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In re Charlie-Lynn P.

Court of Appeals of Tennessee

June 27, 2019

IN RE CHARLIE-LYNN P., ET AL.

          Assigned on Briefs June 3, 2019

          Appeal from the Juvenile Court for Montgomery County No. 17-JV-515, 17-JV-516 Tim Barnes, Judge

         This appeal concerns the termination of a mother's parental rights to her children. The Tennessee Department of Children's Services ("DCS") filed a petition in the Juvenile Court for Montgomery County ("the Juvenile Court") seeking to terminate the parental rights of Matia P. ("Mother") to her minor children Charlie-Lynn P. and Pharaoh P. ("the Children"). After a trial, the Juvenile Court entered an order terminating Mother's parental rights on the grounds of failure to establish a suitable home, substantial noncompliance with the permanency plan, and persistent conditions.[1] The Juvenile Court also found that termination of Mother's parental rights is in the Children's best interest. Mother appeals, arguing only that termination of her parental rights is not in the Children's best interest because she has taken certain steps to address her mental health and domestic violence issues. We find and hold that the Juvenile Court did not err in finding that clear and convincing evidence was shown as to all three grounds. We find and hold further that, notwithstanding Mother's purported improvements, the Juvenile Court did not err in finding by clear and convincing evidence that termination of Mother's parental rights is in the Children's best interest. We affirm the judgment of the Juvenile Court.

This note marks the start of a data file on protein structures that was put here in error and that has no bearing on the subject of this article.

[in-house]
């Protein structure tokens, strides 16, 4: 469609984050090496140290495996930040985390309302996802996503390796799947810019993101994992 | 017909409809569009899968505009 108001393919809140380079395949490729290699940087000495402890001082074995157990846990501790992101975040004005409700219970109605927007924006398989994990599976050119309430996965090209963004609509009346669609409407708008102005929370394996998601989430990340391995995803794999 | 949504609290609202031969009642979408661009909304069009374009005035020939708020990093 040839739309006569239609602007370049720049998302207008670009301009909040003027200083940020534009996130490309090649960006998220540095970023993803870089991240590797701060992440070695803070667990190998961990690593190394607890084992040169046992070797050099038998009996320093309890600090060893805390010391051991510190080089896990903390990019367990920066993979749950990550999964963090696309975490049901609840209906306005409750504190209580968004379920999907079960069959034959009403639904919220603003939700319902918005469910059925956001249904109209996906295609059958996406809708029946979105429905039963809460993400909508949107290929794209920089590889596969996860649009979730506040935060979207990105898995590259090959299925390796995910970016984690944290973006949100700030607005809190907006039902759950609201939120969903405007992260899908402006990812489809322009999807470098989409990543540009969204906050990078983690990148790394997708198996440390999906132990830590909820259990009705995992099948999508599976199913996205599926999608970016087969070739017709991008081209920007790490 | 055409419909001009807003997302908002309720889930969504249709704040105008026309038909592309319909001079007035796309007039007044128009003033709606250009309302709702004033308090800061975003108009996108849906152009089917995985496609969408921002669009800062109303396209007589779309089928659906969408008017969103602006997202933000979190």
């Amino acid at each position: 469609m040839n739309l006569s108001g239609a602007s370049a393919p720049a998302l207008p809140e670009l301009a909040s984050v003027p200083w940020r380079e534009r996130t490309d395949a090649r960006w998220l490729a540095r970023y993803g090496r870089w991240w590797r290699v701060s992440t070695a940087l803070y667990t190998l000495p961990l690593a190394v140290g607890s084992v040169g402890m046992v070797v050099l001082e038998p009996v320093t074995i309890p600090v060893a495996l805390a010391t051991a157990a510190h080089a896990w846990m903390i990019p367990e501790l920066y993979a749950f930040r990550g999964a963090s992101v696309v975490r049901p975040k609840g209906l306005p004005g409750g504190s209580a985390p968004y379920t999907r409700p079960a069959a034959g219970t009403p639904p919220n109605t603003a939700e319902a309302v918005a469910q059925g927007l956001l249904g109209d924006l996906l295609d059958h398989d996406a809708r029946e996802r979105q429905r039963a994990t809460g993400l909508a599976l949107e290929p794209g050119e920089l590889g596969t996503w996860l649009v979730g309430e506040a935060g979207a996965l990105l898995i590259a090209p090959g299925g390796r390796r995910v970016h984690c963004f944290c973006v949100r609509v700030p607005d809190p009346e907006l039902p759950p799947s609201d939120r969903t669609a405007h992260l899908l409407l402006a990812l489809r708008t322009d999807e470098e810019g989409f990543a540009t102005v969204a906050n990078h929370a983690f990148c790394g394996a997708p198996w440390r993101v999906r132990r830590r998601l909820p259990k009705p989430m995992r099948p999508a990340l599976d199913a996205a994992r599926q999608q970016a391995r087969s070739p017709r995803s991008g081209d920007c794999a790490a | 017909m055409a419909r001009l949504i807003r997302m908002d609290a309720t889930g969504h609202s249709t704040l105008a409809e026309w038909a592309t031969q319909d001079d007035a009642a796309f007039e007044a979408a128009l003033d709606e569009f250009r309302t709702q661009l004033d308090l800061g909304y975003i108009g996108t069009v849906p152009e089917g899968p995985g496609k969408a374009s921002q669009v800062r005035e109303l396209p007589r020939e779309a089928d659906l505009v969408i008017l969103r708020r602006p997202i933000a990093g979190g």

Tenn. R. App. P. 3 Appeal as of Right; Judgment of the Juvenile Court Affirmed; Case Remanded

          Gregory D. Smith, Clarksville, Tennessee, for the appellant, Matia P.

          Herbert H. Slatery, III, Attorney General and Reporter, and Jordan K. Crews, Assistant Attorney General, for the appellee, the Tennessee Department of Children's Services.

          D. Michael Swiney, C.J., delivered the opinion of the court, in which Frank G. Clement, Jr., P.J., M.S. and Kenny W. Armstrong, J., joined.

          OPINION

          D. MICHAEL SWINEY, CHIEF JUDGE

         Background

         Mother gave birth to Charlie-Lynn in November 2010 and Pharaoh in May 2014. In April 2015, the Children entered state custody after Mother was involuntarily hospitalized because of a mental health issue. DCS thereafter filed a petition in the Juvenile Court seeking temporary legal custody of the Children, and a protective custody order was entered. Two permanency plans were developed later for Mother, with an emphasis on rectifying her mental health and domestic violence issues. In September 2015, the Juvenile Court adjudicated the Children dependent and neglected. In March 2017, DCS filed a petition seeking to terminate Mother's parental rights to the Children. Trial was held in October 2018.

         Maleka Holmes ("Holmes"), a DCS foster care team leader on the Children's case, testified regarding DCS's involvement in the matter: